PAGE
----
Sélecteur de langues
Brussels, 5 December 2008
The European Commission presented a series of policy options for developing a strategy to deal with species from abroad which are threatening European biodiversity. Invasive species are a major threat to native plants and animals in Europe. One such example is the Harlequin ladybird, originally from Asia, which poses a deadly threat to native ladybirds in the UK, as well as to butterflies and other insects. Invasive species can disrupt local flora and fauna and cause considerable damage to nature and human health. They can also have significant economic impacts: controlling invasive species and repairing the damage they do is estimated to cost European economies at least €12 billion each year. Although some EU countries have legislation to protect their national biodiversity, there is no harmonised approach across the EU. The Communication puts forward a number of policy options for a coordinated approach and measures that can be put in place immediately, including a Europe-wide early warning system to report new and emerging species.
European Environment Commissioner Stavros Dimas said: "Invasive species are a major threat to biodiversity. Halting the loss of biodiversity in the EU will not be possible without tackling the problem of these unwelcome visitors. Given the way that these become quickly established and spread, measures taken by one Member State can have no effect if neighbouring countries fail to take action or respond in an uncoordinated manner. The ecological, economic and social consequences of the spread of invasive species for EU countries are serious and need a harmonised response."
The problem of invasive species
Invasive species have been brought to Europe either accidentally or intentionally for a variety of purposes such as agriculture and forestry. The constant growth in international and European trade and transport activities and the increasing movement of people around the world means that the number of these species is rising.
The coypu and the musk rat, both brought to Europe from the Americas for their fur, are now established throughout Europe and cause significant damage to dams, canals, irrigation and flood protection systems. One of the most notorious invasive species is the zebra mussel, which as well as causing significant ecological damage, also causes major problems for industry by fouling intake pipes for water extraction.
The DAISIE project, supported under the EU's Sixth Research Framework Programme, has identified 10,822 non-native species present in Europe. 10-15% of these are expected to have a negative economic or ecological impact.
Isolated islands with high biodiversity are exceptionally vulnerable to invasion, which can have a disproportionate impact on local livelihoods, culture and economic opportunities.
Current methods for tackling invasive species in Europe
Existing EU legislation and policies, such as those covering nature, plant and animal health, water and trade regulations, already provide part of the solution to the problem of invasive species. However, there is no harmonised system or consistency of approach between neighbouring countries to monitor and control invasive species and their effects on European biodiversity.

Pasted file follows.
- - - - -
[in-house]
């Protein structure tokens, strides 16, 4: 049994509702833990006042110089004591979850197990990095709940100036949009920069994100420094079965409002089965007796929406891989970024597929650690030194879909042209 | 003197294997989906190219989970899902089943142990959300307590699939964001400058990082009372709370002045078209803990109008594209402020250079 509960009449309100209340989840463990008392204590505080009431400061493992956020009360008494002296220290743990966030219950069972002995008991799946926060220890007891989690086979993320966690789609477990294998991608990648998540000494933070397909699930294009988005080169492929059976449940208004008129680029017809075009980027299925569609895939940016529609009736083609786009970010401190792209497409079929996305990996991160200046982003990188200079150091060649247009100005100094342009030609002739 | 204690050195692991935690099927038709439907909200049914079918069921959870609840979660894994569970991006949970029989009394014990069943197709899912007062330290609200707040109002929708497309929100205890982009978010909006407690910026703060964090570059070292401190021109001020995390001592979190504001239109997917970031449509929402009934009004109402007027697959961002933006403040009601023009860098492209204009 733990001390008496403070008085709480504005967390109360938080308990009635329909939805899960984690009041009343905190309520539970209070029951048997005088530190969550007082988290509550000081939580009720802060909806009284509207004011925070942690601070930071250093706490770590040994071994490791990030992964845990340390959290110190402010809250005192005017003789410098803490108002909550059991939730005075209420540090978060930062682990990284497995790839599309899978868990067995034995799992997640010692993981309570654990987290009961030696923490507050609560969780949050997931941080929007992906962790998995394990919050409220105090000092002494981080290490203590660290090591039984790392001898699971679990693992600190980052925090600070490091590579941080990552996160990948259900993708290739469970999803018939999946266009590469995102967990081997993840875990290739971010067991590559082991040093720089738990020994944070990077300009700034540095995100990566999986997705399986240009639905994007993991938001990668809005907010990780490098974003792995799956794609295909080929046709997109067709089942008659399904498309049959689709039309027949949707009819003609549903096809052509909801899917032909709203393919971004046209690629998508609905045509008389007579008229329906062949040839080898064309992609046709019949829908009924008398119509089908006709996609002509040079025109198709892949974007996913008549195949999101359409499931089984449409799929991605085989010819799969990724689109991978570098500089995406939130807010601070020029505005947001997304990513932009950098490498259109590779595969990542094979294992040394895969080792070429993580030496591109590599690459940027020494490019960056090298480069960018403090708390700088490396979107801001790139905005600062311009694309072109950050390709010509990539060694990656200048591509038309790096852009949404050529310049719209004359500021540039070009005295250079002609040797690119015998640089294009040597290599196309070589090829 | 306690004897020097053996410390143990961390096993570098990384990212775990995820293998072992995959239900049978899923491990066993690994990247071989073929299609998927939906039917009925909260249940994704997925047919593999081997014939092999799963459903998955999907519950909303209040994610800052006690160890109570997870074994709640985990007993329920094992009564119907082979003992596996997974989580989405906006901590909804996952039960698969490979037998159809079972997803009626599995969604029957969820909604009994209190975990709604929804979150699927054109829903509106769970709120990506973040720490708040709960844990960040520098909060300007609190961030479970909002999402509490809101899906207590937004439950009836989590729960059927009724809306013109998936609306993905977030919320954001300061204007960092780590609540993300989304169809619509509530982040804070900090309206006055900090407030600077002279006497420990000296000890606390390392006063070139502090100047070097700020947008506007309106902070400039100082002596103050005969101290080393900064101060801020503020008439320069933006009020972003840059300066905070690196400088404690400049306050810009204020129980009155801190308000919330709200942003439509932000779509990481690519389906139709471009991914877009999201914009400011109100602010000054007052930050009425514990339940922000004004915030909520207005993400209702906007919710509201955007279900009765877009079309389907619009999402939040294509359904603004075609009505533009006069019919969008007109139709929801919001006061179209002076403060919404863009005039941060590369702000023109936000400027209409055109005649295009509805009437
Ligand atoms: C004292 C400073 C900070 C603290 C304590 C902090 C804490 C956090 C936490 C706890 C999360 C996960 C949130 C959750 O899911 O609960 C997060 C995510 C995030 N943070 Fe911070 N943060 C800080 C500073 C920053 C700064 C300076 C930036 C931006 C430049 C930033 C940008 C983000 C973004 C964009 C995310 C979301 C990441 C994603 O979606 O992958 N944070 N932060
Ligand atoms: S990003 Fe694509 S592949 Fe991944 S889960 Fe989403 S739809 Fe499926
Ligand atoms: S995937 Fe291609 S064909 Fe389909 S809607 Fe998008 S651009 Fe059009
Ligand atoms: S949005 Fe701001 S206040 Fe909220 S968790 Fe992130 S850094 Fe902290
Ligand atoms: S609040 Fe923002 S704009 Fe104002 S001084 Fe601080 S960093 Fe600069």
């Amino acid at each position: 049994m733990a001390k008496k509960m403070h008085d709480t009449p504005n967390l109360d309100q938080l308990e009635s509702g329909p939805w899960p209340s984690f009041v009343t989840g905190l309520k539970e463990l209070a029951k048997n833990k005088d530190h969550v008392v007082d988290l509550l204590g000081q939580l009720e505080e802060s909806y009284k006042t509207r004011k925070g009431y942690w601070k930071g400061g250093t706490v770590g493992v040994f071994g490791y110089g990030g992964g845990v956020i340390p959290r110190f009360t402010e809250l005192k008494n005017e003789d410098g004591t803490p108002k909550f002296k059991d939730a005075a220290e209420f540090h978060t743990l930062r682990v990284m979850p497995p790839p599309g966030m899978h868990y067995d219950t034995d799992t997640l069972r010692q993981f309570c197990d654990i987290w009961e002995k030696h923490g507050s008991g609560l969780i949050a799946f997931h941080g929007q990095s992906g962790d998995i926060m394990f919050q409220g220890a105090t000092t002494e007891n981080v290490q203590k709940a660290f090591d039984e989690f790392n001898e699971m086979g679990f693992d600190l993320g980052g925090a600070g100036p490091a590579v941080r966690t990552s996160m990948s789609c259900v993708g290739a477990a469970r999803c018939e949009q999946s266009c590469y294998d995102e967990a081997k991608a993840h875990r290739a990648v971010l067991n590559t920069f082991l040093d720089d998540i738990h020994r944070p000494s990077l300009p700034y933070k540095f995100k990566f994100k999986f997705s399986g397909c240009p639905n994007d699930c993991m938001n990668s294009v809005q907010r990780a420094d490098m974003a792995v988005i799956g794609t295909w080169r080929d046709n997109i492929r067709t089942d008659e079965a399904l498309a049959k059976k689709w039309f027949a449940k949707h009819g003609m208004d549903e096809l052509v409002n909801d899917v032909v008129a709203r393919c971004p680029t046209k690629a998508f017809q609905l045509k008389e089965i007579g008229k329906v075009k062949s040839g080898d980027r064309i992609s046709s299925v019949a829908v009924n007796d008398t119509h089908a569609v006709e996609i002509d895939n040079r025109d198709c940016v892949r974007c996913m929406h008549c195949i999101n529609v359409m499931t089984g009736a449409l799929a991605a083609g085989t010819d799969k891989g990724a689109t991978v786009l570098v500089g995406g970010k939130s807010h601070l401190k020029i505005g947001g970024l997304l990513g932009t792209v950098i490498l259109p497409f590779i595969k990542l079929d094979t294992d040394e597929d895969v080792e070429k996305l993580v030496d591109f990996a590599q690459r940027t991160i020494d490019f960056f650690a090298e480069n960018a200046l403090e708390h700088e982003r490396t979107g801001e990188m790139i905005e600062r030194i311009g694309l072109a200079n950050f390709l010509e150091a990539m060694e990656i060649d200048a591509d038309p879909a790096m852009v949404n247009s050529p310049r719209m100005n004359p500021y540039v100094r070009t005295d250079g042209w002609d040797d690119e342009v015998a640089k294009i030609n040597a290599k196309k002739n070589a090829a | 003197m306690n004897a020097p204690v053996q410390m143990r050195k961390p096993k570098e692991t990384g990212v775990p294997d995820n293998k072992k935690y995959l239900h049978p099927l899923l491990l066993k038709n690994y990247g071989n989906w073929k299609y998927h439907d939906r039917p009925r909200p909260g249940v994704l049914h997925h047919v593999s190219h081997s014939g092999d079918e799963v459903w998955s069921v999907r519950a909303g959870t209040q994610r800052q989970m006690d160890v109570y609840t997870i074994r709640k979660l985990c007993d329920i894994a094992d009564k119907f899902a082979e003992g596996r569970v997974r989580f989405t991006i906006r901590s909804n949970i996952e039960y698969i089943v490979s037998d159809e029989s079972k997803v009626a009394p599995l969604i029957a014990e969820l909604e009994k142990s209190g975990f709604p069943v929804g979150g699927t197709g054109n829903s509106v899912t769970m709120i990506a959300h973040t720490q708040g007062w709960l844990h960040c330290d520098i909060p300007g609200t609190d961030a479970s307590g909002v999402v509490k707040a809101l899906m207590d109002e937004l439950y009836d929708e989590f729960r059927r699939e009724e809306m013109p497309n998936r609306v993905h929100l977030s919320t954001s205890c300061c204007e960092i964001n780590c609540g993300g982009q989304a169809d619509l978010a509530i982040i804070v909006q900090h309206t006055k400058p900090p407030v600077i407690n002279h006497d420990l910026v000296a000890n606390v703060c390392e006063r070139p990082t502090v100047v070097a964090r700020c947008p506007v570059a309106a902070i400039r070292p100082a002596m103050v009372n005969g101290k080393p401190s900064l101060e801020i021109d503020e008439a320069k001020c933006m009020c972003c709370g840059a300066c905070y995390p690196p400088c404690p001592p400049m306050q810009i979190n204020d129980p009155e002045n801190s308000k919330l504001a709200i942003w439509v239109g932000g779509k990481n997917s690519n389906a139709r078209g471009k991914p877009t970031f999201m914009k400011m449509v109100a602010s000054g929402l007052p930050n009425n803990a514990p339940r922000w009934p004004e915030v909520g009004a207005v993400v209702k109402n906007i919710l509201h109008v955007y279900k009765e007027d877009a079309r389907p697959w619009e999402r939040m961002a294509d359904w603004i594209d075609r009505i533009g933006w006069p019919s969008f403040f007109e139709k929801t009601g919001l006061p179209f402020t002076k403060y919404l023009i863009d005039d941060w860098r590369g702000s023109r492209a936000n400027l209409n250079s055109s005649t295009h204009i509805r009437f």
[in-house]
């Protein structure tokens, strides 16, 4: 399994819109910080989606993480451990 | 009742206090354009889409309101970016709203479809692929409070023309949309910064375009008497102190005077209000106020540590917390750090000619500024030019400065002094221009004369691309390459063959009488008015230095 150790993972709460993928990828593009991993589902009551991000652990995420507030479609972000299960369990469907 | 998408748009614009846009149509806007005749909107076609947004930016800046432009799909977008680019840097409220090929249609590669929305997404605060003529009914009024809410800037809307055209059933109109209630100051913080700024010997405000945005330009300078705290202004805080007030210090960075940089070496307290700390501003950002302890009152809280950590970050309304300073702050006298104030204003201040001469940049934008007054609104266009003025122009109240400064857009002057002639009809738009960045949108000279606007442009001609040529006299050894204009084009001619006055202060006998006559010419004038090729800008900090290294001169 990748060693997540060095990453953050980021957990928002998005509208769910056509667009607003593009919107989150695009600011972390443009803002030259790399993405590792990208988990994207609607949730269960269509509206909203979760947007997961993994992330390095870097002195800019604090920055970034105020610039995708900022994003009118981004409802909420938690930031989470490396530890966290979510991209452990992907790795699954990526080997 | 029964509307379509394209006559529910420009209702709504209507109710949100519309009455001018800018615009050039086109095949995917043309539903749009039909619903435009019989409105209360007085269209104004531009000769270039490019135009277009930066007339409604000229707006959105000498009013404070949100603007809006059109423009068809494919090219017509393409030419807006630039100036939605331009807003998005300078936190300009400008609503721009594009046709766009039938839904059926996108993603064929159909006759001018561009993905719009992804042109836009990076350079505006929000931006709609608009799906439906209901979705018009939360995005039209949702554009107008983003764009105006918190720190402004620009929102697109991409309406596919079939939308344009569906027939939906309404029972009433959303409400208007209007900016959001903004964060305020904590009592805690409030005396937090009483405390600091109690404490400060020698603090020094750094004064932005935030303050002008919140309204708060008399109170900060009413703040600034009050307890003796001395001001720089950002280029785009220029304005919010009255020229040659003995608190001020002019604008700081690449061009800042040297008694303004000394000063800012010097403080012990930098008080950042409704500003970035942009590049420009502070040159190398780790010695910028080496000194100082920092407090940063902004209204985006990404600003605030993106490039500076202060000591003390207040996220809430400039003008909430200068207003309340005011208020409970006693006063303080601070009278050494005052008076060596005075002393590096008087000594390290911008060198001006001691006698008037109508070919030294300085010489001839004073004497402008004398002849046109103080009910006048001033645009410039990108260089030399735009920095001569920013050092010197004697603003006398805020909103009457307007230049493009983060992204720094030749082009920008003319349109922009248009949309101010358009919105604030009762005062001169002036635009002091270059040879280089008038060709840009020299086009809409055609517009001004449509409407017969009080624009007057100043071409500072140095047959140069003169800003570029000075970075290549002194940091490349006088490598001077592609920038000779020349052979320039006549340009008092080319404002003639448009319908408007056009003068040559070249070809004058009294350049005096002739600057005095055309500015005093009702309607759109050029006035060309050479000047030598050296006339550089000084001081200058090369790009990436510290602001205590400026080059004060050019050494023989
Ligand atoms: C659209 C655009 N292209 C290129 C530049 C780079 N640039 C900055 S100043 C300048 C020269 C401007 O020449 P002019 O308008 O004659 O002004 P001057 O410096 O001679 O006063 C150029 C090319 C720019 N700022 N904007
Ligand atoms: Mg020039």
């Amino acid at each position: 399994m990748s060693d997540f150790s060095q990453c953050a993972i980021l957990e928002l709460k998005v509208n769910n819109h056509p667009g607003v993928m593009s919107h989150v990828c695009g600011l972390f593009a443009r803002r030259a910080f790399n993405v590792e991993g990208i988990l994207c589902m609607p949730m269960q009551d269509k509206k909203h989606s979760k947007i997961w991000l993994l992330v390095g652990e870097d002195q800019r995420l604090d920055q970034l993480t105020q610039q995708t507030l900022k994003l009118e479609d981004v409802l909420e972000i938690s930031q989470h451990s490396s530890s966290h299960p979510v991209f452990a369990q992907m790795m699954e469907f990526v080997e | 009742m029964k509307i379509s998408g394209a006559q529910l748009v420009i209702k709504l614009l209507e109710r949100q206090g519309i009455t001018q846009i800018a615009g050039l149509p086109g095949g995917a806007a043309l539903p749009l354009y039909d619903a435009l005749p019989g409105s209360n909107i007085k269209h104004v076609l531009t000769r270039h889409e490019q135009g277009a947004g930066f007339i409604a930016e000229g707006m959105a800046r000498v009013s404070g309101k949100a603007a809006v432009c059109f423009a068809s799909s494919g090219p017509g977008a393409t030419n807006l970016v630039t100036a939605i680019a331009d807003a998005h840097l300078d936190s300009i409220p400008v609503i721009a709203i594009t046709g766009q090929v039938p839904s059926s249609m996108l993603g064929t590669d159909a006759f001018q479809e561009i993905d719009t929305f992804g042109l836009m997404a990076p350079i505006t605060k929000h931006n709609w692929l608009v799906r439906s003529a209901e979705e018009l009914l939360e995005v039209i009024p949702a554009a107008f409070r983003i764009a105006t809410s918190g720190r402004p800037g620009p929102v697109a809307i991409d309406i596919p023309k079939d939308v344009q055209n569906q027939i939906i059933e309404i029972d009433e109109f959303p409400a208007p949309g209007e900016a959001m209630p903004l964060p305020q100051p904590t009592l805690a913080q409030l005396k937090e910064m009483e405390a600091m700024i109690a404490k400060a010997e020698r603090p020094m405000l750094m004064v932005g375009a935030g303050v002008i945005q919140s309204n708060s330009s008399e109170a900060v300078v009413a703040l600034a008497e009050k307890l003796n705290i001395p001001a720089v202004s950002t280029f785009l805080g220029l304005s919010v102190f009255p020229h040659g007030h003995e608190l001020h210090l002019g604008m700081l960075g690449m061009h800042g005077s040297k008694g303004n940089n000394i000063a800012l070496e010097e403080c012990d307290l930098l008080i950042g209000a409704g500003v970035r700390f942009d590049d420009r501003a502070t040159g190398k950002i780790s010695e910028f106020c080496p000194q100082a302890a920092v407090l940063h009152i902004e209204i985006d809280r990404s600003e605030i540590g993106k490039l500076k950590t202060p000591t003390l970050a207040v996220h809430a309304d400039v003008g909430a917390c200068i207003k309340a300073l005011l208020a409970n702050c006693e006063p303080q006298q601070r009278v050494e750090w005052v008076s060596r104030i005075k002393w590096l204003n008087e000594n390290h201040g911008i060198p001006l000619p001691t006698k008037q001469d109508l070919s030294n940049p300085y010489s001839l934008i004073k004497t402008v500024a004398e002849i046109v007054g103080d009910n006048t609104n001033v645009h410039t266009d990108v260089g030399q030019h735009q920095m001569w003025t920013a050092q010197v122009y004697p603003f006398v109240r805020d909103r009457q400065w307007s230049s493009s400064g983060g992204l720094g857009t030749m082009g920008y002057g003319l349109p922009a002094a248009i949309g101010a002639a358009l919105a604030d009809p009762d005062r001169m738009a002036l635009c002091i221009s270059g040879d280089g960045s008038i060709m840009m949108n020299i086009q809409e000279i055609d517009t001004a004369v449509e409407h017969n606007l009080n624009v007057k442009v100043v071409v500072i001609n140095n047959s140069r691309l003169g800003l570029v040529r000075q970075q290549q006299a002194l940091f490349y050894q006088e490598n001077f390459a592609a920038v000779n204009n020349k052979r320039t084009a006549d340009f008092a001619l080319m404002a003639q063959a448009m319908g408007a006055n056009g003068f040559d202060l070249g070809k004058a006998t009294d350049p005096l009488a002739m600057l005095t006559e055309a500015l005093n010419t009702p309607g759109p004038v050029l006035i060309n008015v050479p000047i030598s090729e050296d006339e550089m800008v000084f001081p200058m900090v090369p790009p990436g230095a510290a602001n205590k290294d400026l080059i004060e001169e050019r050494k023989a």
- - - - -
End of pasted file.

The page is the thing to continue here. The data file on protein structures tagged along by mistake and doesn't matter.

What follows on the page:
The need for coordinated action has been expressed at the highest political level and a commitment to an EU strategy is included in the EU's Action Plan to halt biodiversity loss by 2010 and beyond.
Earlier this year the Commission launched a public survey to gather suggestions on how to tackle the issue effectively at EU level.
Proposed options for an EU strategy on invasive species
The Commission proposes a number of possible options. These include maximising the use of existing legislation together with voluntary measures. This would involve carrying out risk assessments using existing institutions such as the European Food Safety Authority. Voluntary measures proposed include regular border control checks by Member States and voluntary codes of conduct to encourage responsible behaviour by retailers and consumers.
The Commission is proposing the immediate setting up of a Europe-wide early warning and information system to report new and emerging species. This is in line with an internationally agreed three-stage approach to tackle invasive species which is based on prevention, early detection and eradication, and control and containment measures.
Another option is to amend existing legislation to cover a broader range of potentially invasive organisms. The list of species banned under trade regulations for wildlife could also be extended.
The last option is to develop a new legal framework for tackling invasive species with independent procedures for assessment and intervention. A dedicated agency could also be set up to deal with technical aspects. Mandatory monitoring and reporting procedures and rapid response mechanisms could also be established.
Feedback from stakeholders and other EU institutions will be taken into account by the Commission in finalising its proposal for an EU strategy which it intends to bring forward in 2010.
For more details visit:
 DAISIE (Delivering Alien Invasive Species Inventories for Europe), www.europe-aliens.org